Faith Matters

Enjoy your Easter eggs, but remember why we eat them - and it's nothing to do with bunnies

There's nothing wrong with Easter eggs, says Dr Frank Sellar - just don't forget the true meaning of Easter

There's more to Easter than chocolate eggs and the Easter Bunny

MENTION Easter and what is the first thing you think of? The loving sacrifice of our Lord Jesus Christ, dying for our sins on the cross of Calvary and His glorious resurrection on the third day?

A recent survey showed that 30 per cent of children thought Easter celebrated the birthday of the Easter Bunny - which is hardly surprising given the ongoing commercialisation of Easter and how the traditional symbolism that has been associated with this greatest of Christian festivals has been subsumed by the world around us.

There are many in Irish society today, young and old, who are searching for meaning and a realistic spirituality that will bring inner peace and forgiveness from guilt, as well as a fresh way of relating to God and to the world.

The Apostle Paul in 2 Corinthians 5:17 tells us that in Christ there is a "new creation" - a whole new way of living.

One of the symbols that has been used to communicate the story of Easter down the years is the giving of chocolate eggs on Easter Sunday - a purely symbolic gesture that reminds us that Easter is a time of celebration.

But why chocolate in the shape of an egg? Some people have suggested that eggs are exchanged as a symbol of hope and new life.

Others say that when the egg cracks open it reminds us of the stone that was rolled away from Jesus' tomb when He rose from the grave.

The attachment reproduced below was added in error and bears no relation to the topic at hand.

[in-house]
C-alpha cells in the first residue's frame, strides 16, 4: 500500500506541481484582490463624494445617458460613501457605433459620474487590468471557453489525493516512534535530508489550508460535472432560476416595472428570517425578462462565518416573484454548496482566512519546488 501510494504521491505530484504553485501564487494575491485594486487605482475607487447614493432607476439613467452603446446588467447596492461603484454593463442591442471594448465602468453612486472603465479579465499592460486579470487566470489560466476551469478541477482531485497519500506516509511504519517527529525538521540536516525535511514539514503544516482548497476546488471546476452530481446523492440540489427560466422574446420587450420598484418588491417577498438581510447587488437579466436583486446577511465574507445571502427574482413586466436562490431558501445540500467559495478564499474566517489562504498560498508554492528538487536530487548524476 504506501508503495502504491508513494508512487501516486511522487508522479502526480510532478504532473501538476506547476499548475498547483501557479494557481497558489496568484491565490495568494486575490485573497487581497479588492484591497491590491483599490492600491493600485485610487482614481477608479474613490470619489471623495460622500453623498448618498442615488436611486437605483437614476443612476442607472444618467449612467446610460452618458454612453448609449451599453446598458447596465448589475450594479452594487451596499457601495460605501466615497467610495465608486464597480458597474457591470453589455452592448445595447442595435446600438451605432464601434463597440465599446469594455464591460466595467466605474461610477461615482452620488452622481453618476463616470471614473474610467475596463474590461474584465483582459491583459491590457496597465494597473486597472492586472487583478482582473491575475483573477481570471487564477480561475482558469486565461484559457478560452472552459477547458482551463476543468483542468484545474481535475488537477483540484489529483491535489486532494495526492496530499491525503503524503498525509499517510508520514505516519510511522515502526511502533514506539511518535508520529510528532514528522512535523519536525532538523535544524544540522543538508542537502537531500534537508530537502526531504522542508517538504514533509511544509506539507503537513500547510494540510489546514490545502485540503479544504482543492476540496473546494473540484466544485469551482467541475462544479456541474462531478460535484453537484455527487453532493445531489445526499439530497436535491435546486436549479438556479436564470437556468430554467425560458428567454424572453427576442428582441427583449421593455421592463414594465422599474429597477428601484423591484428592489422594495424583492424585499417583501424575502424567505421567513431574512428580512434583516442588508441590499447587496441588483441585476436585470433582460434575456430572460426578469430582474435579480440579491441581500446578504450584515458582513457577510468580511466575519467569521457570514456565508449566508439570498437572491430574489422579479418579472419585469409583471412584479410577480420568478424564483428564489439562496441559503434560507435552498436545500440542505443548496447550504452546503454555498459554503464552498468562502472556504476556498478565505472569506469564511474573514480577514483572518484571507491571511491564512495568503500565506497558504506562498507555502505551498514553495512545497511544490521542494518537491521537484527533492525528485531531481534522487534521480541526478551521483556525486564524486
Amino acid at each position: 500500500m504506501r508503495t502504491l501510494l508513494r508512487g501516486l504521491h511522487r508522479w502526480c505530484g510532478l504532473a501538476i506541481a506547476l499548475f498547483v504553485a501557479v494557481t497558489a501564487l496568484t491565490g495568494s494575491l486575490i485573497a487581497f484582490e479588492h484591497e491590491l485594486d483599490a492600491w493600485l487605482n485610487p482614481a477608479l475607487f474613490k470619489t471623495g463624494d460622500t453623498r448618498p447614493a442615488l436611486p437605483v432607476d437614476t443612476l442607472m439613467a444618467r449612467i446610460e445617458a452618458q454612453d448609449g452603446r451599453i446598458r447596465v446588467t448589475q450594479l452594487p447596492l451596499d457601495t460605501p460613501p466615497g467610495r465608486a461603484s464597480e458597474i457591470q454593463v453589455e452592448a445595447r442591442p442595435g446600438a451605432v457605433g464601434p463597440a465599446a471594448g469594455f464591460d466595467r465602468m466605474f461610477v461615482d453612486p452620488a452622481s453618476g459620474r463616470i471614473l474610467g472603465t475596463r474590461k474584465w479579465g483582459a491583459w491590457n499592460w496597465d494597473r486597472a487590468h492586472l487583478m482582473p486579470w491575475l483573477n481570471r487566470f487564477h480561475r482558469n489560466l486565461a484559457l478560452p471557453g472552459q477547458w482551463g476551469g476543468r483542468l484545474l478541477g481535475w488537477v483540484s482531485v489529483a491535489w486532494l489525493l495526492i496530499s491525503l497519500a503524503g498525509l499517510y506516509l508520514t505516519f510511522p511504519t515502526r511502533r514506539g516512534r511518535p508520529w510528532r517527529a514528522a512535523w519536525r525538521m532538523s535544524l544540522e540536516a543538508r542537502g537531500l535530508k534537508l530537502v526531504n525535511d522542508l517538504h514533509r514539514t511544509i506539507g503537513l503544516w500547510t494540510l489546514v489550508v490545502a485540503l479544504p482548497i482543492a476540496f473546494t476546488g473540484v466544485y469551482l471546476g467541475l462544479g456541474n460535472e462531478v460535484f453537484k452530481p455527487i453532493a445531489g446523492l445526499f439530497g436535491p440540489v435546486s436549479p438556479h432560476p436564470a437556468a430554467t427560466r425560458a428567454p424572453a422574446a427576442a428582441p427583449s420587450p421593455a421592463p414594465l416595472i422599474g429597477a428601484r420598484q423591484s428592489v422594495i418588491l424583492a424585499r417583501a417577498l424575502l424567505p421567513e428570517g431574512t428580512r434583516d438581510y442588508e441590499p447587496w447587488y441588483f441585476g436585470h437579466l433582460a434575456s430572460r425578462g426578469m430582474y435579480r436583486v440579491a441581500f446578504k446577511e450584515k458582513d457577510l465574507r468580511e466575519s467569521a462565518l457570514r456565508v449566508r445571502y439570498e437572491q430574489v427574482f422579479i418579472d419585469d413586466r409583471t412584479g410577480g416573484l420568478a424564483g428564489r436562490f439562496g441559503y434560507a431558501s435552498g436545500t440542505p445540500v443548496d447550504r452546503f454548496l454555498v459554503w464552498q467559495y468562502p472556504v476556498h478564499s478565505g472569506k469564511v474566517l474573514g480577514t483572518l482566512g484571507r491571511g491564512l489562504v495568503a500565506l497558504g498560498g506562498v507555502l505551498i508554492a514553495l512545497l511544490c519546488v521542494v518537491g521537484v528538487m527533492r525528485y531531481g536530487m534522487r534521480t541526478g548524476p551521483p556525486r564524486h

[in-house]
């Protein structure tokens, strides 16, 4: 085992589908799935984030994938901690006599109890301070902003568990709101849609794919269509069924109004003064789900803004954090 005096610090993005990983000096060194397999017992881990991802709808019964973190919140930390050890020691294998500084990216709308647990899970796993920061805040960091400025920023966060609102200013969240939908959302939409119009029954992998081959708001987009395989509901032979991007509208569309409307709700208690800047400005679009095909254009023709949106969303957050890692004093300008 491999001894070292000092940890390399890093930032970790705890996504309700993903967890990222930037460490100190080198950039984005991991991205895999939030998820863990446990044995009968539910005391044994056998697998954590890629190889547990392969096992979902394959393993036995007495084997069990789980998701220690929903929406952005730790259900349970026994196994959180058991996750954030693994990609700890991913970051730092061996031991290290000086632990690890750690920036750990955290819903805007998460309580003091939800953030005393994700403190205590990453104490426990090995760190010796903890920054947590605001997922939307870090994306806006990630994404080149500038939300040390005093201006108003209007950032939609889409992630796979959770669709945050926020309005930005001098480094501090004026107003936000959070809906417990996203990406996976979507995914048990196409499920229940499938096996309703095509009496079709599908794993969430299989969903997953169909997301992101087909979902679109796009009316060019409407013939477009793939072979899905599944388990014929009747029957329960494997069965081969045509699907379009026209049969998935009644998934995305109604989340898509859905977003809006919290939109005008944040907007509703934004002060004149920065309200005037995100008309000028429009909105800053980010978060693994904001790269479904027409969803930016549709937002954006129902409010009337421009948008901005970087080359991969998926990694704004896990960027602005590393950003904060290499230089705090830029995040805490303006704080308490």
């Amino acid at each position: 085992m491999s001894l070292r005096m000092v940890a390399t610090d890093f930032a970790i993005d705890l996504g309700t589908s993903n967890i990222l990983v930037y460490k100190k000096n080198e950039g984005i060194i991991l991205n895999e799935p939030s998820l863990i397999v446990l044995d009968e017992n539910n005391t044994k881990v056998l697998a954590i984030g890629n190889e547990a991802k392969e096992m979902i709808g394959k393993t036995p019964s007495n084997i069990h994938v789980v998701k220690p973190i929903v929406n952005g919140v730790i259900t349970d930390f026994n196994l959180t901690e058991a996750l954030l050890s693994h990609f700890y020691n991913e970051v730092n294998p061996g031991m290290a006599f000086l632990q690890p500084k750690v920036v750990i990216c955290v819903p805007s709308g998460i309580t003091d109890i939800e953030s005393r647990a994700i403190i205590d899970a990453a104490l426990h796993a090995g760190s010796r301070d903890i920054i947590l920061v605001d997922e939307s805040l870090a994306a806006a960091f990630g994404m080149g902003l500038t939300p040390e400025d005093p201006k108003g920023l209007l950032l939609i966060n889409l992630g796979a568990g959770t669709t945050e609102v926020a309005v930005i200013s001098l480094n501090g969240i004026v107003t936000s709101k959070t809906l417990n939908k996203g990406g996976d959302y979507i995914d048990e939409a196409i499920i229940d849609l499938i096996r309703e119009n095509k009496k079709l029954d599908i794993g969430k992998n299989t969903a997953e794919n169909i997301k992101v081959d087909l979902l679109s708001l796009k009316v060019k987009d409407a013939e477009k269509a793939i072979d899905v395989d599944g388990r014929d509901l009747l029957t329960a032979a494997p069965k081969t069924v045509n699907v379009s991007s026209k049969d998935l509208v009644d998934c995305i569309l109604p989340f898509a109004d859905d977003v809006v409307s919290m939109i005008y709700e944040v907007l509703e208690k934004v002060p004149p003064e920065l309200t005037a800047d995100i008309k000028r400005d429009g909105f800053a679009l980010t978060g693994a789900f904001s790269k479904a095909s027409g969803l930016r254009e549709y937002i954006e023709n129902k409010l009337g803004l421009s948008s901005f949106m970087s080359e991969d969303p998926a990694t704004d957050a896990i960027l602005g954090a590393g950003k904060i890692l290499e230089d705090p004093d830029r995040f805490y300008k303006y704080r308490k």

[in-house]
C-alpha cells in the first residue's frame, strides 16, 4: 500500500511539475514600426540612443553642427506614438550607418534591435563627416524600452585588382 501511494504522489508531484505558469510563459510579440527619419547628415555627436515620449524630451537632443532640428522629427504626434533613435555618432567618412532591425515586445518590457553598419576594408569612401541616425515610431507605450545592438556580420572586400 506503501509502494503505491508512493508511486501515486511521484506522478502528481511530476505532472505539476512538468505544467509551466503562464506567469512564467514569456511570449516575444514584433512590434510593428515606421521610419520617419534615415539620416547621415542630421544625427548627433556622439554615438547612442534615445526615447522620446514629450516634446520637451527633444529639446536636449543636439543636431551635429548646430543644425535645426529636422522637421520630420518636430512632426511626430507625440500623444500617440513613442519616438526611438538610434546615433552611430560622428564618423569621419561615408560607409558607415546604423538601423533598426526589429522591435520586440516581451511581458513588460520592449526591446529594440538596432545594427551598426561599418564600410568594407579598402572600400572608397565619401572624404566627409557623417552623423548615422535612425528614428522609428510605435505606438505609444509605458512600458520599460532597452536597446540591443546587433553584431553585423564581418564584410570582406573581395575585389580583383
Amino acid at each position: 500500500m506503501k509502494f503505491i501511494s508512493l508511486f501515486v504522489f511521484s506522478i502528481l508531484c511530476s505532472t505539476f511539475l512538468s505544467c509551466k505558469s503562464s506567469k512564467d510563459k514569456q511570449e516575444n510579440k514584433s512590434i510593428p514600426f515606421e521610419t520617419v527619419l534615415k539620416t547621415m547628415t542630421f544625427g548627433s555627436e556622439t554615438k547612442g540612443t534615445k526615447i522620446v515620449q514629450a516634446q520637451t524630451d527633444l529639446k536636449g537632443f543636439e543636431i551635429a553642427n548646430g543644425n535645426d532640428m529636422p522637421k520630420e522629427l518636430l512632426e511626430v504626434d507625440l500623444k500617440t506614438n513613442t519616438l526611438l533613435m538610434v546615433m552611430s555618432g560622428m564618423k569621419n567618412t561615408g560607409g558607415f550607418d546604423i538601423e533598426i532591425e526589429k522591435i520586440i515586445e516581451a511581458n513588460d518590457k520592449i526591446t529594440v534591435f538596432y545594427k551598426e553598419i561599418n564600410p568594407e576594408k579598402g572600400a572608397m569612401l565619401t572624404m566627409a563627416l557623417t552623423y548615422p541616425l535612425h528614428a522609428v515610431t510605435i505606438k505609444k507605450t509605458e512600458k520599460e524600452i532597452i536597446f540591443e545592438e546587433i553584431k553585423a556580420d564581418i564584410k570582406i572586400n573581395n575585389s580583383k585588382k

It seems that this symbolism has gradually been forgotten by society - so it's only right that we should reclaim this imagery of hope and joy for today as we proclaim the wonderful news "He is risen" and all that this entails.

Two thousand years ago a baby named Jesus came to earth. He was God's Son. He brought a message of love and forgiveness and taught people to serve others in all they do.

This transformational message undermined the authorities and religious leaders of the time, so He was arrested and executed in the most painful way imaginable: crucifixion - an atonement for our sin - on the day we call 'Good Friday'.

His body was removed from the cross and put in a burial chamber. Three days later, on Easter Sunday, the stone of the tomb rolled away and Jesus was raised from the dead - the seminal moment in human history when God invites everyone to participate in the freedom that Jesus' death and resurrection brings to all who believe.

Christ did for us what we could never ever do for ourselves. Easter is a story of hope. Because Jesus died for all the un-God-like wrong things that we have done, so that we can be forgiven. We can start anew, start afresh and hope is offered for all - hallelujah.

We can live our lives free from guilt and shame, secure in the knowledge that Jesus, who died and rose again, is with us still.

Filled with the same Holy Spirit who raised Christ, we can make Him visible within our land south and north, by loving God and loving our neighbours - those like us, and those different from us. This is a message to proclaim from the rooftops.

Enjoy your Easter eggs, but remember why we eat them - and it's nothing to do with bunnies.

Jesus Christ, who was cruelly put to death for our sins, is now alive and invites us also to share His astonishing resurrection life.

  • The Rt Rev Dr Frank Sellar is moderator of the Presbyterian Church in Ireland.
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